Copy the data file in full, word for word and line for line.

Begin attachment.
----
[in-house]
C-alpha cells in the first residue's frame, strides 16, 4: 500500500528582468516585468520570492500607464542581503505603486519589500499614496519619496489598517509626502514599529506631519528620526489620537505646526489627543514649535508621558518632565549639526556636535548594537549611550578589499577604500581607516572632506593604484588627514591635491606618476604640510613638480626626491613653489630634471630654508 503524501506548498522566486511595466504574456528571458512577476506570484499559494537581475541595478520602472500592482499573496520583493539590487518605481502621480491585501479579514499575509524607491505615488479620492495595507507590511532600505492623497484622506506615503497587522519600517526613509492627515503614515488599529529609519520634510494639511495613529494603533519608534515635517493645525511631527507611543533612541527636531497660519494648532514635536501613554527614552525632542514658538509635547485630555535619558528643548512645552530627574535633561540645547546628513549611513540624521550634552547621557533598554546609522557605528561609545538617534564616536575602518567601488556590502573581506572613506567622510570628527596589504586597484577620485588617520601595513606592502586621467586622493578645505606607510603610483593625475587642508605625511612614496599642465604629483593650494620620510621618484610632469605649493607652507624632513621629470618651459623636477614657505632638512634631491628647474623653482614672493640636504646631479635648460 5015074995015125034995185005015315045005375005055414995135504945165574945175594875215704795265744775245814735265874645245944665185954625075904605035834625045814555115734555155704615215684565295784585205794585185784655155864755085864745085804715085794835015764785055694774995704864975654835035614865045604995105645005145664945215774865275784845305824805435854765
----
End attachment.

[in-house]
C-alpha cells in the first residue's frame, strides 16, 4: 500500500528582468516585468520570492500607464542581503505603486519589500499614496519619496489598517509626502514599529506631519528620526489620537505646526489627543514649535508621558518632565549639526556636535548594537549611550578589499577604500581607516572632506593604484588627514591635491606618476604640510613638480626626491613653489630634471630654508 503524501506548498522566486511595466504574456528571458512577476506570484499559494537581475541595478520602472500592482499573496520583493539590487518605481502621480491585501479579514499575509524607491505615488479620492495595507507590511532600505492623497484622506506615503497587522519600517526613509492627515503614515488599529529609519520634510494639511495613529494603533519608534515635517493645525511631527507611543533612541527636531497660519494648532514635536501613554527614552525632542514658538509635547485630555535619558528643548512645552530627574535633561540645547546628513549611513540624521550634552547621557533598554546609522557605528561609545538617534564616536575602518567601488556590502573581506572613506567622510570628527596589504586597484577620485588617520601595513606592502586621467586622493578645505606607510603610483593625475587642508605625511612614496599642465604629483593650494620620510621618484610632469605649493607652507624632513621629470618651459623636477614657505632638512634631491628647474623653482614672493640636504646631479635648460 5015074995015125034995185005015315045005375005055414995135504945165574945175594875215704795265744775245814735265874645245944665185954625075904605035834625045814555115734555155704615215684565295784585205794585185784655155864755085864745085804715085794835015764785055694774995704864975654835035614865045604995105645005145664945215774865275784845305824805435854765